To avoid the pendulum-swing between extremes, the church must emphasize both creeds and also deeds, recognizing that Good News results in good deeds. Without that theological center, the church will be tempted to spin off into either deeds only or creeds only. God’s grace motivates repentance and change, and only by proclaiming God’s gracious, merciful response to our sin and failure will we find the fuel for loving and serving our neighbors in action and in truth.

The rise in awareness of oppression and concern for victims from the church should encourage us. Because of God’s lavish grace toward us through the work of Jesus, we are motivated to be agents of his grace to others, especially the vulnerable and oppressed. By responding to oppression and injustice, the church has the opportunity to be a light to the nations and to participate in God’s mission by welcoming the weak and powerless to find grace, mercy, and rest in Jesus Christ.

Holocaust, Genocide, and Human Nature

Holocaust, Genocide, and Human Nature

Only the biblical understanding of human nature can account for both the evil of the Holocaust and the compassionate response of the world community after the fact.

“What a freak, what a monster, what a chaos, what a subject of contradiction, what a marvel! Judge of all things, and imbecile earthworm; possessor of the truth, and sink of uncertainty and error; glory and rubbish of the universe.”

Blaise Pascal

Selections from The Thoughts

 

As Blaise Pascal recognized, human beings are a paradox, capable of both great nobility and horrendous evil. Today, April 8, 2013, a day designated as a day of remembrance for the victims of the Holocaust, we come face to face with one of the starkest reminders in our time of the human capacity for great evil.

A recent New York Times article reveals new research that only heightens the reality of the shocking levels of violence and oppression of which humans are capable. The new findings show that during the Holocaust there were some 42,500 Nazi camps and ghettos throughout Europe, including 30,000 slave-labor camps, 1,150 Jewish ghettos, 980 concentration camps, 1,000 prisoner-of-war camps, 500 brothels containing sex slaves, and numerous other camps for euthanizing the weak and elderly, performing forced abortions, or shipping victims from camp to camp.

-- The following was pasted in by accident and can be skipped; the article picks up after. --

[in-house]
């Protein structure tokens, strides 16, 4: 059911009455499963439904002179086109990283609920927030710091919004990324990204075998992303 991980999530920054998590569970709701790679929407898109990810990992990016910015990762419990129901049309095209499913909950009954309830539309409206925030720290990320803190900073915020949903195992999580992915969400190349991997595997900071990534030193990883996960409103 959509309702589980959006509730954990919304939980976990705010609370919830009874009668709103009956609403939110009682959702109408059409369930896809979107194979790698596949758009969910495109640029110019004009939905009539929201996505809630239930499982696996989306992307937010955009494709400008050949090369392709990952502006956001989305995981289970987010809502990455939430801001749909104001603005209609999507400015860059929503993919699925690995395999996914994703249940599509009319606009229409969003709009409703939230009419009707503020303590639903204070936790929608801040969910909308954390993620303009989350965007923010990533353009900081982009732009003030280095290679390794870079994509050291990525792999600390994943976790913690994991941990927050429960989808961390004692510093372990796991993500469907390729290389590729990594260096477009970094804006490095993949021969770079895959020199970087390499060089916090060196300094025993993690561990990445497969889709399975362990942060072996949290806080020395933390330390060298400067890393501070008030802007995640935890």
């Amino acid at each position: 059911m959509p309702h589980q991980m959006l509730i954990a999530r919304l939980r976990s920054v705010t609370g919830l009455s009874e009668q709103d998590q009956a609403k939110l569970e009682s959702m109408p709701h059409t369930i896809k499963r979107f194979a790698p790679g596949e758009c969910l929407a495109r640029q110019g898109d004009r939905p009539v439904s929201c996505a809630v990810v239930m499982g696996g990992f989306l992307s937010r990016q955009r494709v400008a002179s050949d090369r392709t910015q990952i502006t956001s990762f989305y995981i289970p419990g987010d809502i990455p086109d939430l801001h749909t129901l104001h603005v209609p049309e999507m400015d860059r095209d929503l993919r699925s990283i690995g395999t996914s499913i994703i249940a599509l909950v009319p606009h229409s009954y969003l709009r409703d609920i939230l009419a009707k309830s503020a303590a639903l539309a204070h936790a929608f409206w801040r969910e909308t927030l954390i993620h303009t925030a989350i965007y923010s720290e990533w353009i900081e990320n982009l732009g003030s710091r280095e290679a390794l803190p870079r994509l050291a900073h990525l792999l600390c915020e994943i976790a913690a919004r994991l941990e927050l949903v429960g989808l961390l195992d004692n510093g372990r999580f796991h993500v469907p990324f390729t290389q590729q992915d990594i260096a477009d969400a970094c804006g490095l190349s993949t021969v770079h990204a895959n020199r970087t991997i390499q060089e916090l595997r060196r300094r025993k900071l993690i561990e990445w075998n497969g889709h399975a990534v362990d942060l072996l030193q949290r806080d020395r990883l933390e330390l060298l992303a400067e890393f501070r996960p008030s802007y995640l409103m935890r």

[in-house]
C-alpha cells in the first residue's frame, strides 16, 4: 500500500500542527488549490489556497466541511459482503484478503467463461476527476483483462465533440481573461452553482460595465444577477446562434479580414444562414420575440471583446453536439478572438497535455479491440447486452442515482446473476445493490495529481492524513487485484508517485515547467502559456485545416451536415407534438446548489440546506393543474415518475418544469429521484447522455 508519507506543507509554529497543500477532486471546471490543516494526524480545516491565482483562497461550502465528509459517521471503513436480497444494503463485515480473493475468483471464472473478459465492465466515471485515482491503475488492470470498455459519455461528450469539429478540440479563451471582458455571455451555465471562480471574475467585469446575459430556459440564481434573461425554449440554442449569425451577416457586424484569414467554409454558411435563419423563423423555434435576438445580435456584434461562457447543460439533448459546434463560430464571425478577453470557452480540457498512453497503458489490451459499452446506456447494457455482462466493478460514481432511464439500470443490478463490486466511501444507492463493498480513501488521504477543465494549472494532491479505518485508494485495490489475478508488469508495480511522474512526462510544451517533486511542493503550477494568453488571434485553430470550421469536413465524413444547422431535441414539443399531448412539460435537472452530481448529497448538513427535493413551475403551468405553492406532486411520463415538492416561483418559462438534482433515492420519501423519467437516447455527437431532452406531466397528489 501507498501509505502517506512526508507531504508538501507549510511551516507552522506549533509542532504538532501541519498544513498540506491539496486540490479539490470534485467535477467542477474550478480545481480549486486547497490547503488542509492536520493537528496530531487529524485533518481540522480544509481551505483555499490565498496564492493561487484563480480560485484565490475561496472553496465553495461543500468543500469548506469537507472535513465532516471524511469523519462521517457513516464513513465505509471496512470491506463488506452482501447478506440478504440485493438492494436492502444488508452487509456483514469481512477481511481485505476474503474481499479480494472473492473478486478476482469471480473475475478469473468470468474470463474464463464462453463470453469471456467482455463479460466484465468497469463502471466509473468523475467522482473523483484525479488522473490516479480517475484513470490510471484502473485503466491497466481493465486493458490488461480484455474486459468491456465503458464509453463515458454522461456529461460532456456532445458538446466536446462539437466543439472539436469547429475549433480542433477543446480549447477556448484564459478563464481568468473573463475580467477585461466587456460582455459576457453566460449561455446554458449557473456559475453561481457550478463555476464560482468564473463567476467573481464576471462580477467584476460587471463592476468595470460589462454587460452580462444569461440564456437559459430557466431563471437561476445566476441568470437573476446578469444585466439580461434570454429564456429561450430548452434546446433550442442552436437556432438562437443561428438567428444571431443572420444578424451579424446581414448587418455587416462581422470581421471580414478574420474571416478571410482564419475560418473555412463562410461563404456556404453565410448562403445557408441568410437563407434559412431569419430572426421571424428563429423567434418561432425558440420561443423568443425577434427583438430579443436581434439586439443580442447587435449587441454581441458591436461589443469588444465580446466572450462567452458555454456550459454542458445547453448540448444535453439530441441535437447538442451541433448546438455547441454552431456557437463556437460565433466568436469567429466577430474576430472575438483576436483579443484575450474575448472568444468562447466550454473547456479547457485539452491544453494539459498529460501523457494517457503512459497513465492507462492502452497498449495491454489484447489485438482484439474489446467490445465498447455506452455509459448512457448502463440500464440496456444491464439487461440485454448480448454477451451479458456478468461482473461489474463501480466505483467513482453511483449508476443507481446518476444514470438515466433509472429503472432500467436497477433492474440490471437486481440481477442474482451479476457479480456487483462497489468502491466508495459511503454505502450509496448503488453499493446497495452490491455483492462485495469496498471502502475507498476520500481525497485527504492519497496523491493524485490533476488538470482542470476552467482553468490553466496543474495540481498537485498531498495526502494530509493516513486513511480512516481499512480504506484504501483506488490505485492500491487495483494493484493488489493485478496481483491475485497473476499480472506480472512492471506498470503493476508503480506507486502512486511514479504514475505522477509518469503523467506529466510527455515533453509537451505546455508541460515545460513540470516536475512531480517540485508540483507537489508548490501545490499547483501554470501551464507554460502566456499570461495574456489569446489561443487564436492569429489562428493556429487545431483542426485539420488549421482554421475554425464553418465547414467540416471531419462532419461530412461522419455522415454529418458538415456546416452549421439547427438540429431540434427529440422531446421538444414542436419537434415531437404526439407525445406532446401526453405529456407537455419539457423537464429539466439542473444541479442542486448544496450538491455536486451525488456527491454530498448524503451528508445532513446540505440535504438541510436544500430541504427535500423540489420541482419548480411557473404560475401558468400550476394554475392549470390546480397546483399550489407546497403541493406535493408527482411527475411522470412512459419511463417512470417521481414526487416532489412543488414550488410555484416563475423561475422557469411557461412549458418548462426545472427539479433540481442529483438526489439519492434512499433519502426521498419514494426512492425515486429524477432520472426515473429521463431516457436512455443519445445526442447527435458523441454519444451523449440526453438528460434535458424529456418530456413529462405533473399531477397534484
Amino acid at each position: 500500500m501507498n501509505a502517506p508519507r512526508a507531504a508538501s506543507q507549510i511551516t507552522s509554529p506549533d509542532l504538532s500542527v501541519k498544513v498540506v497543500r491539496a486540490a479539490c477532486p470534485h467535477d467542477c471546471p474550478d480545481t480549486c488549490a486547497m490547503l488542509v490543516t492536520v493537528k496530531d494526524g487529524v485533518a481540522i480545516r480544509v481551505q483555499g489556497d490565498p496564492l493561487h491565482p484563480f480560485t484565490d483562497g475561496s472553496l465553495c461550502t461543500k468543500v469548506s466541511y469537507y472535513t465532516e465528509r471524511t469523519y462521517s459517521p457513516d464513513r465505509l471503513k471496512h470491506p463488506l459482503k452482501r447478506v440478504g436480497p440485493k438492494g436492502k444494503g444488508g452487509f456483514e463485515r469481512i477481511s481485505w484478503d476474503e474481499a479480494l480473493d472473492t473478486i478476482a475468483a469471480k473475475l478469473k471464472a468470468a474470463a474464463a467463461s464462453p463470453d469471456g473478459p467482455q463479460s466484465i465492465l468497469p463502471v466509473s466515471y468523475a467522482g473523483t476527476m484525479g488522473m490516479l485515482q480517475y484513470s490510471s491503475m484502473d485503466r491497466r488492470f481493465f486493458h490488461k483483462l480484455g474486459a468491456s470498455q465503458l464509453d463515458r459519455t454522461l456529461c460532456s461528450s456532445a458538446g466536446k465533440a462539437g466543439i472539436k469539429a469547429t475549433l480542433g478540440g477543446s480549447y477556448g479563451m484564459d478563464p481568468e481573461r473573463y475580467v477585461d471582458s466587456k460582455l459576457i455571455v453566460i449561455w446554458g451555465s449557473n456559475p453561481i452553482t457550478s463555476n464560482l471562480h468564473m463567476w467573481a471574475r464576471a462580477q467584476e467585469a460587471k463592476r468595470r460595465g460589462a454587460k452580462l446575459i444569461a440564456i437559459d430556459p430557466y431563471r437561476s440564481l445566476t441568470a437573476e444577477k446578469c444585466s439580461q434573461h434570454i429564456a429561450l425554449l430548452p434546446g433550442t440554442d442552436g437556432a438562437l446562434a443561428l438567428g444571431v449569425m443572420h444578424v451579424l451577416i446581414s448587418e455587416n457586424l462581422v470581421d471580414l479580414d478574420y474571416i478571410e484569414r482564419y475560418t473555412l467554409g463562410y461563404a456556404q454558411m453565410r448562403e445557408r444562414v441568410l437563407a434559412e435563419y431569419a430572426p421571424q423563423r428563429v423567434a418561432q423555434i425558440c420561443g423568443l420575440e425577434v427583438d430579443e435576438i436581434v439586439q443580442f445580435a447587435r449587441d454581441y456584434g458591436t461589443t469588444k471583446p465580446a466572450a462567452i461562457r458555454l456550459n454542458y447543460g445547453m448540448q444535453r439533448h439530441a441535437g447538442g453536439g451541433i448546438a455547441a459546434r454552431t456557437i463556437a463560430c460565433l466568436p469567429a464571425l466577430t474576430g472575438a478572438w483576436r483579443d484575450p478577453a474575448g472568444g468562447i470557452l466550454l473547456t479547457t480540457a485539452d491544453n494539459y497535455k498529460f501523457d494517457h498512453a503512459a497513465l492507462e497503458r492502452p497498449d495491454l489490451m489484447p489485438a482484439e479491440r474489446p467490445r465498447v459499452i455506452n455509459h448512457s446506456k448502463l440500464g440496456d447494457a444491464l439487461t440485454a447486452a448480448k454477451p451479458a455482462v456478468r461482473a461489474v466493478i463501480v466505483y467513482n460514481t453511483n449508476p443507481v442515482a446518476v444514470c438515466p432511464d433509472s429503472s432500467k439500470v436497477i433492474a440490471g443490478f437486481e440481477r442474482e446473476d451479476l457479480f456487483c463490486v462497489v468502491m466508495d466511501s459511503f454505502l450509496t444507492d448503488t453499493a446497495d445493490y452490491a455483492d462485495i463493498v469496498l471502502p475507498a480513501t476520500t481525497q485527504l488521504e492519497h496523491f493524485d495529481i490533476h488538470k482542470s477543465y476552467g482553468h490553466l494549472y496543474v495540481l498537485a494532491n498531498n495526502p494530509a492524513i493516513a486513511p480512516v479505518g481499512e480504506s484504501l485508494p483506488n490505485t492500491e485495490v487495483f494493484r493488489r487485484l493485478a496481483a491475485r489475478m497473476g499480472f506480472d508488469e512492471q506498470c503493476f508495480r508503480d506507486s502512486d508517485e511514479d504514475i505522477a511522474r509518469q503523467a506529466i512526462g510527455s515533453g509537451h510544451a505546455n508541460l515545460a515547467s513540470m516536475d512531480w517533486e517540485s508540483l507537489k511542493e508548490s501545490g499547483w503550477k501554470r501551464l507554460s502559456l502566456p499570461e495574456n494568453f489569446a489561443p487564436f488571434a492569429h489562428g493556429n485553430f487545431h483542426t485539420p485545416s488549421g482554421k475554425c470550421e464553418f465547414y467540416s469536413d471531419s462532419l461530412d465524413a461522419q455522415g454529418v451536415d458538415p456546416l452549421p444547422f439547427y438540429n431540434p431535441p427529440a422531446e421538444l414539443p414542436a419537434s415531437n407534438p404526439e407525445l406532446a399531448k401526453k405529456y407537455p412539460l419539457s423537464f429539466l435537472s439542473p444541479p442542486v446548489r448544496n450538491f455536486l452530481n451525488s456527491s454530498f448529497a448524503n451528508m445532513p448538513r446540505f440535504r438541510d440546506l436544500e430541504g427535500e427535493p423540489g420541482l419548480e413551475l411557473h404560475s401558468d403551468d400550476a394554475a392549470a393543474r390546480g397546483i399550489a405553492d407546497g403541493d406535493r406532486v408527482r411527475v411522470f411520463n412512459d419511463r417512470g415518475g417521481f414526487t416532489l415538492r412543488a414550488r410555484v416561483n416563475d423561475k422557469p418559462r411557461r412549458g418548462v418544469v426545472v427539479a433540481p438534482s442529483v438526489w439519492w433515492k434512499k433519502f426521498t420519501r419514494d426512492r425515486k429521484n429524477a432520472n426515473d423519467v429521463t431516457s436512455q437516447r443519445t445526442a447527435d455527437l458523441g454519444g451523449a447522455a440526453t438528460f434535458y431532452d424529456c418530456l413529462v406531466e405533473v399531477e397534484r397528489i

It can be difficult to comprehend how human beings could possibly descend to the depths of evil that we see in the Holocaust. Faced with this uncomfortable reality, many attempt to rationalize genocide as somehow deriving from outside forces. Thinkers as diverse as Gustav Le Bon, Sigmund Freud, and Reinhold Niebuhr explained genocide as a result of the evilness of the collective, believing that while individuals are capable of goodness and morality, groups are inherently selfish and uncaring. Others attempt to explain genocide on the basis of ideology alone or as resulting from leaders with an authoritarian personality type. However, none of these explanations can fully account for the existence of genocide and mass killing.

The most realistic conclusion is that reached by leading genocide scholar James Waller in his book Becoming Evil: How Ordinary People Commit Genocide and Mass Killing, which concludes that all people share a human nature that includes the capacity for both extraordinary good and extraordinary evil under the right circumstances.

The Bible on Human Nature

As uncomfortable as it is, this diagnosis fits with what the Bible teaches about human nature. The Bible begins with God, the sovereign, good Creator of all things: “In the beginning, God created the heavens and the earth” (Gen. 1:1). God’s creative handiwork, everything from light to land to living creatures, is called “good.” Humanity, being the image of God, is the crown of God’s good creation—“behold, it was very good” (Gen. 1:31). As the pinnacle of God’s creation, human beings reveal God more wonderfully than any other creature—as they were created to be like God, by God, for God, and to be with God (Gen. 1:26–27; 2:15).